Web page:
Case Against Australian Politician Over Re-Written Version Of TWISTED SISTER's 'We're Not Gonna Take It' To Go To Trial In October 2020

Case Against Australian Politician Over Re-Written Version Of TWISTED SISTER's 'We're Not Gonna Take It' To Go To Trial In October 2020

According to The Sydney Morning Herald, the case involving Australian politician Clive Palmer and TWISTED SISTER's classic song "We're Not Gonna Take It" will go to trial in October 2020 and is slated to run for up to five days. TWISTED SISTER singer Dee Snider is expected to give evidence in court.

Palmer adopted the melody and rhythm of "We're Not Gonna Take It" in his political advertisements for the United Australia Party. The advertisements feature a vocalist singing the TWISTED SISTER song's melody along with the lyrics: "Australia ain't gonna cop it, no Australia's not gonna cop it, Aussies not gonna cop it any more."

In TWISTED SISTER's original, Snider sings: "Oh we're not gonna take it, no we ain't gonna take it, oh we're not gonna take it anymore."

Universal Music, which acquired publishing rights to "We're Not Gonna Take It" from Snider in 2015, filed a copyright infringement lawsuit against Palmer on February 6.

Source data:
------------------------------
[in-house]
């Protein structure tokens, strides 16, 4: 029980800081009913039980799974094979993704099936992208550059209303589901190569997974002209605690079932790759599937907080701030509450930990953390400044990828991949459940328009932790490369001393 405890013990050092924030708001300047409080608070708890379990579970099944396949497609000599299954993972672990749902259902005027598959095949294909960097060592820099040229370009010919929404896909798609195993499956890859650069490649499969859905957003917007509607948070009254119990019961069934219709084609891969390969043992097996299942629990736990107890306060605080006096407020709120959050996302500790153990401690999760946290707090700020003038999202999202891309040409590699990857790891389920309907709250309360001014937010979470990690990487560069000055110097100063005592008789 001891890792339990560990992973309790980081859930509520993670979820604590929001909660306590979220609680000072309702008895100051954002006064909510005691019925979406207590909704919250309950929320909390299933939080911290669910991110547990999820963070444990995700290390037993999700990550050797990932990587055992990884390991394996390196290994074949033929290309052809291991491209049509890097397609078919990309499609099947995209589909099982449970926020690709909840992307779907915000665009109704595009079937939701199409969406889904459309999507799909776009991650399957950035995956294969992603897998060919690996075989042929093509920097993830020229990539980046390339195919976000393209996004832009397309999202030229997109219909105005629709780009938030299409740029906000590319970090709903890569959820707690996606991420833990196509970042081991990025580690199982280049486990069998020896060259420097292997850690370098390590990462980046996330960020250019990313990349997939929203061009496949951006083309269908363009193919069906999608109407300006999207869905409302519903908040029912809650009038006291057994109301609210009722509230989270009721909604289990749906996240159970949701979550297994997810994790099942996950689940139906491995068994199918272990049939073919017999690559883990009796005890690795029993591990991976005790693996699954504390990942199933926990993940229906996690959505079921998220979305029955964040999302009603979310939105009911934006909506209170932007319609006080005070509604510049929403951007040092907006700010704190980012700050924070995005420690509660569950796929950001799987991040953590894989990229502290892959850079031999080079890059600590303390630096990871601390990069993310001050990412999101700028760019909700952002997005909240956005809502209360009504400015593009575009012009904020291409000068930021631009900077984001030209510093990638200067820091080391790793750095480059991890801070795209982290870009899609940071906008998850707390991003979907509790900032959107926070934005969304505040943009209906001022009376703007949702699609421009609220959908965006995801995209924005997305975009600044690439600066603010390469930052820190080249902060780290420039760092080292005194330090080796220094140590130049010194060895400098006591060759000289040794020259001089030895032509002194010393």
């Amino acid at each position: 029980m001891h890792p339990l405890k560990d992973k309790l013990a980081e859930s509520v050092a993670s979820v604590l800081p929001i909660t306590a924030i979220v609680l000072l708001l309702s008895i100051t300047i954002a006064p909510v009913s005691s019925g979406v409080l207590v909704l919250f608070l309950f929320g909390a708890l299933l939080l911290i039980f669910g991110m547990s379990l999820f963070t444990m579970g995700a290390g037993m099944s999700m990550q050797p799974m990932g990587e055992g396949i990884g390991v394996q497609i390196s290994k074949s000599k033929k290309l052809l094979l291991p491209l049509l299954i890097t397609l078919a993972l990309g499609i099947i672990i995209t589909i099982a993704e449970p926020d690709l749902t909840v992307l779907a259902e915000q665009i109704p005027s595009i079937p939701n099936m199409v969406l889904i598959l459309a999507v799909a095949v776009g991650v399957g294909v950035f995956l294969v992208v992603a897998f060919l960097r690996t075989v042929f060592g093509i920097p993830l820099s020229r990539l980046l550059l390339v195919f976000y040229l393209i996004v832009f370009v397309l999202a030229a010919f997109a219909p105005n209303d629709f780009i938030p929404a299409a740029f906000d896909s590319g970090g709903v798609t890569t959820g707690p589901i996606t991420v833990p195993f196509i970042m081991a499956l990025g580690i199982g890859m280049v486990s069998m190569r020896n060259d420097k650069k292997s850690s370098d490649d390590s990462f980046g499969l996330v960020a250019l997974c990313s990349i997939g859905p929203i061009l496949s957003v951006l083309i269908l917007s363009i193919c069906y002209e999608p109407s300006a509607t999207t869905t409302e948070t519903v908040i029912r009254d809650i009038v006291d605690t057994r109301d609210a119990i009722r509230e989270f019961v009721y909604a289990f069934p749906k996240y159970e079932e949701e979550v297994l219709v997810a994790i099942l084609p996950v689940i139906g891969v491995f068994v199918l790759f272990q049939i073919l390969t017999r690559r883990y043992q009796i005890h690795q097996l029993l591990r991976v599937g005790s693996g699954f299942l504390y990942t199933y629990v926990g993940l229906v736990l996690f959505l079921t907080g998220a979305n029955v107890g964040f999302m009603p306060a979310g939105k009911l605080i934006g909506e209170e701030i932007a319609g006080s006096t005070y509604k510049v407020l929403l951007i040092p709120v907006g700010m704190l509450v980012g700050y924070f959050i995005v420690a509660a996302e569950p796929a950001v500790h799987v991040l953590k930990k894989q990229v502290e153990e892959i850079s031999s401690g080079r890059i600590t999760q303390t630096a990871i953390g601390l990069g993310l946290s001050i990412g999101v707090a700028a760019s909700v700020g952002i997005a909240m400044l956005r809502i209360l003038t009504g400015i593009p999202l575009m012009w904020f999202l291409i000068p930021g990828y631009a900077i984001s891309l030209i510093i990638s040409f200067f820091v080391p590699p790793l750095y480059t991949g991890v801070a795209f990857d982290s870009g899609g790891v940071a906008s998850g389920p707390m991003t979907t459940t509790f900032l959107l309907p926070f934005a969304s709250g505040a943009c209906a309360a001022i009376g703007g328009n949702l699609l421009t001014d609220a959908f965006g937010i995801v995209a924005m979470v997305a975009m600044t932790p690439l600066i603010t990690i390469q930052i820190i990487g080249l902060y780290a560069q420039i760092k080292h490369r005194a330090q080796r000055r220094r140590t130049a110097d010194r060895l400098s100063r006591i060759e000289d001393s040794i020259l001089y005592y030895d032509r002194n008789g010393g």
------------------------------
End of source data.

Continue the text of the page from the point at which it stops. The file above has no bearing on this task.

Barrister Patrick Flynn, SC, for Universal, told the Federal Court at a pre-trial hearing last Wednesday that Palmer had applied for a license to use the hit but he "didn't like the price" and proceeded to use the song without permission.

Universal is seeking an injunction restraining Palmer from using the song, plus damages and costs.

The parties will return to court for a further pre-trial hearing on September 21 next year.

In recent months, Palmer accused TWISTED SISTER of "swindling its hit song from a famous Christmas carol." Snider had previously admitted that glam rock band SLADE and "O Come, All Ye Faithful" were influences while he was writing "We're Not Gonna Take It".

The opening five words in the lyrics of "O Come, All Ye Faithful" have the same melody as the song in the ad, as well as the chorus of "We're Not Gonna Take It", but the Christmas carol follows a different chord progression and is traditionally played in a different musical style to both the ad and the TWISTED SISTER classic.

Lawyers for Palmer filed a legal defense in the Federal Court in Sydney, arguing that in the event the court finds the hit song is an "original work" in which copyright subsists, he falls within a "fair dealing" defense to copyright infringement because his reworked song amounts to "parody or satire".

TWISTED SISTER guitarist Jay Jay French called Palmer's use of the song "unauthorized" and vowed to do his "best to stop it." Snider also claimed that Palmer knew about the licensing fee required for the song but decided to re-record his own version of it anyway.

Rapper Eminem successfully won $600,000 NZD ($415,000 USD) in damages in October 2017 when he sued New Zealand's National party for using a version of his song "Lose Yourself" in a 2014 election campaign advertisement. However, in December 2018, the Court of Appeal ruled that those damages should be reduced down to $225,000 NZD ($154,000 USD).

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